The story of how England bungled the administration of her colonies in America, leading to war and their independence, has been told many times in many ways. Independent scholar Julie Flavell, in _When London Was Capital of America_ (Yale University Press) has a different aspect of the transatlantic colonial relationship to describe. London was the capital of an empire that included the North American colonies and the West Indies, and it is somehow surprising that we have before this heard so little about what becomes obvious with a bit of thought: as a capital of those colonies, London would have been full of people from them. Flavell has given a picture of how pre-independence Americans lived in London, what they were doing there, and how indigenous Londoners thought about them. It's a new way of looking at the colonial period.

Flavell concentrates on the stories of a few Americans, the only famous one being Benjamin Franklin. One of her subjects is Henry Laurens, one of the many prosperous Southern plantation owners who repaired to London for business or personal reasons. In Laurens's case, he headed to London in 1771 to seek schooling for his sons. In addition, the Laurens family could see real plays, and instead of seeing goods boasted of as "lately arrived from England" could see the goods on site themselves. Flavell says, "Before American independence created a national government and America's own capital, London was where wealthy Americans from all over the empire were most likely to meet." There was the Carolina Coffee House, not a branch of the Starbucks of its time, but a business center where he could meet other plantation owners and find the latest news about prices of indigo and rice and slaves. Traveling with Laurens was his slave and manservant Scipio.
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Format: Hardcover Verified Purchase
The principal theme of this book is the evolution of the, at first, psychological, and then actual, separation of the national identifies of British subjects and American citizens during the latter half of the 18th Century. It's a clever narrative, and one that Author Flavell supports well with the experiences in London of several of the wealthy plantation families from South Carolina, most notably Henry Laurens and his relatives, and other, better known historical subjects such as Ben Franklin and his son.

The book goes a good way toward correcting the popular understanding that as the difficulties between the two soon-to-be different countries germinated after the end of the Seven Years' War, primarily because of the conflict's costs which Great Britain sought to partly recover from its North American subjects, and which culminated in the American Revolution, each affected royal subject chose a side and the break was clean and irrevocable. Flavell reminds that human nature doesn't work that way, and that the separation was much more gradual, painful and more often than not conflicted than might first appear.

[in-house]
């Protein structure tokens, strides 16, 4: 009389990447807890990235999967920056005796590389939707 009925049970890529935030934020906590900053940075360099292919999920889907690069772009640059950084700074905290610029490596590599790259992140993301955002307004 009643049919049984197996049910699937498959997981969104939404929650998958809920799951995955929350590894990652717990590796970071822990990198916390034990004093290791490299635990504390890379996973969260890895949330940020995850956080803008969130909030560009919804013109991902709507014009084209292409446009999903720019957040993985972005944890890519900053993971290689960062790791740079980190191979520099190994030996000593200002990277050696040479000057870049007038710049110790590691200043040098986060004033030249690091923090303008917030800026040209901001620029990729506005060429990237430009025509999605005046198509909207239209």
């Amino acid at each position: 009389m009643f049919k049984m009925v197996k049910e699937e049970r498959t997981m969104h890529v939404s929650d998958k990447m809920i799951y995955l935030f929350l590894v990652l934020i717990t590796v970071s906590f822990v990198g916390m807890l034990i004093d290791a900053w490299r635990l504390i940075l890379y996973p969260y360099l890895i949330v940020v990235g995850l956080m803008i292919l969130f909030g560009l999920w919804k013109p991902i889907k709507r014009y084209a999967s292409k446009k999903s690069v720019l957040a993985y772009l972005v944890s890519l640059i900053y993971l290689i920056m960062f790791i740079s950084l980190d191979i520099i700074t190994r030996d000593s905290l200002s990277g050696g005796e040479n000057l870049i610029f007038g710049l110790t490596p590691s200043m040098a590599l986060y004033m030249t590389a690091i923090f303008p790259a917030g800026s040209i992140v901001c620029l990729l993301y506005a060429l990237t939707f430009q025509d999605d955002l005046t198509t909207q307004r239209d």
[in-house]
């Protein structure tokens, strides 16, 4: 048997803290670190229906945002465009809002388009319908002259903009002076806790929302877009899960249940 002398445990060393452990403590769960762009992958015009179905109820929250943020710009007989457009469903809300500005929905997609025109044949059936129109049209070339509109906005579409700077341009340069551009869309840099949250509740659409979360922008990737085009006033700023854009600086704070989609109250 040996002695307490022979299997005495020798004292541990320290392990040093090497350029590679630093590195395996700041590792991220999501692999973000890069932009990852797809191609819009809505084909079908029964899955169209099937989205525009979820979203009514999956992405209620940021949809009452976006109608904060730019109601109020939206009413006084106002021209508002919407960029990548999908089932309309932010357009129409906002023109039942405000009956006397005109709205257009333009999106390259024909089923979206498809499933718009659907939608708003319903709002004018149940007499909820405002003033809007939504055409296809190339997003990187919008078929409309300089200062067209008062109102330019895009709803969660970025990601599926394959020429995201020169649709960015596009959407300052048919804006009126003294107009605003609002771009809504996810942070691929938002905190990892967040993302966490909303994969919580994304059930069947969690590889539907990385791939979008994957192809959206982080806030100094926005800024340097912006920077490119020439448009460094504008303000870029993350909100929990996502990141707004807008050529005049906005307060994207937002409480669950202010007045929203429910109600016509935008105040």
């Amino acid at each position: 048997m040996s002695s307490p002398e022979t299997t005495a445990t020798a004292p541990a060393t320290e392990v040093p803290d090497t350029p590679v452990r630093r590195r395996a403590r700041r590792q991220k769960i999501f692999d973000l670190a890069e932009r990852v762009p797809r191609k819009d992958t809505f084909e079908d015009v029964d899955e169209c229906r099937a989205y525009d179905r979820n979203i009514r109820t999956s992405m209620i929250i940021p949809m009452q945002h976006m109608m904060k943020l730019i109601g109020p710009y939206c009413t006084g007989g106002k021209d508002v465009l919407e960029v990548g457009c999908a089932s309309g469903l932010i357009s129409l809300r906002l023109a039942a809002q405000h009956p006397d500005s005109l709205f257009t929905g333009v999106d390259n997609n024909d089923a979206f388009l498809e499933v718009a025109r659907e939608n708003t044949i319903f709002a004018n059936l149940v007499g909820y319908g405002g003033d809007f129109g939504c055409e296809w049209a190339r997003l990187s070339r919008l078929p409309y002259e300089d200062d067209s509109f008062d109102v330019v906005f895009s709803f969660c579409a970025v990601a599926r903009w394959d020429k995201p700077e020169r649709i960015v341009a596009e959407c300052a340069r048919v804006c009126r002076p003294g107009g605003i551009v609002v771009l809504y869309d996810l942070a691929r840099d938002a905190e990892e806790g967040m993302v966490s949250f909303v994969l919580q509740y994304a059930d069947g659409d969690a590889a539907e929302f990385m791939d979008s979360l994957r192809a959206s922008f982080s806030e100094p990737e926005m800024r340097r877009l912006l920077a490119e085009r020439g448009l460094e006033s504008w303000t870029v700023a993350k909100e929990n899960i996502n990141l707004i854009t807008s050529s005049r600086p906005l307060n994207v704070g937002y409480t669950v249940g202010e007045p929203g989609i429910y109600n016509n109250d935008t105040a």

The book has its shortcomings. First among them is that with the exception of the author's treatment of the Laurens family, whose representative history really does warrant the extensive treatment she affords, there isn't a lot new here. Ben Franklin in London may not be quite as familiar as Ben Franklin in Paris, the difference being he was a colonial agent in the first and a revolutionary rock star in the second, but at least this reader found the story of his many years in the city and the ever-diverging relationship with his son pretty familiar territory.
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Format: Hardcover
Parts of the accounts are lively and enjoyable, but others are drier and more of use to a researcher, which is why I am not giving more stars.

We meet a wealthy American household, which sends a son aged seven to school in London. He is accompanied by a black slave who has renamed himself Robert, from Scipio, to fit in better. Upon walking around London the slaves at this time get to see that white people are not all powerful, all wealthy and all respected. Indeed, the gutters and slums are full of poor, sick, begging white people. Not only that, but the plentiful black people meet up and get to talking, and they discover that slavery is not lawful in England. An attempt to grab a slave and throw him on a ship is called kidnap and abduction. No wonder attitudes start to change.

We also contrast American cities of the day with the seat of learning, science and trade London provided. Benjamin Franklin is another character followed through his time in London. The West Indian goods such as sugar were stolen from docks while coffee fuelled commerce. Families considered it acceptable to send an embarrassingly pregnant daughter across the ocean in either direction. Con men thrived on boasts.

I enjoyed reading this account of fast-changing times. However I didn't need it in the depth provided, and we get no street plans of American cities at the time, for contrast. Depending on your requirements from this book you may rate it better than I did.
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This book was a great read and offered a lot of new perspective on London and the Colonial period. You get lots of interesting social history, background on luminaries such as Ben Franklin, and a fresh take on slavery and how London's attitude toward it differed from America's. Finally, you get the clear distinction even back then between North and South, between Southern Planter and New England tradesman and what exactly constituted being an American. There were a few solecisms and misspellings (charicature! Yale UP needs more copy editors...), but on the whole it was well done and eminently entertaining. The Georgian period in England remains one if its most fascinating, with so many shades of meaning and various expressions as to defy most preconceived notions.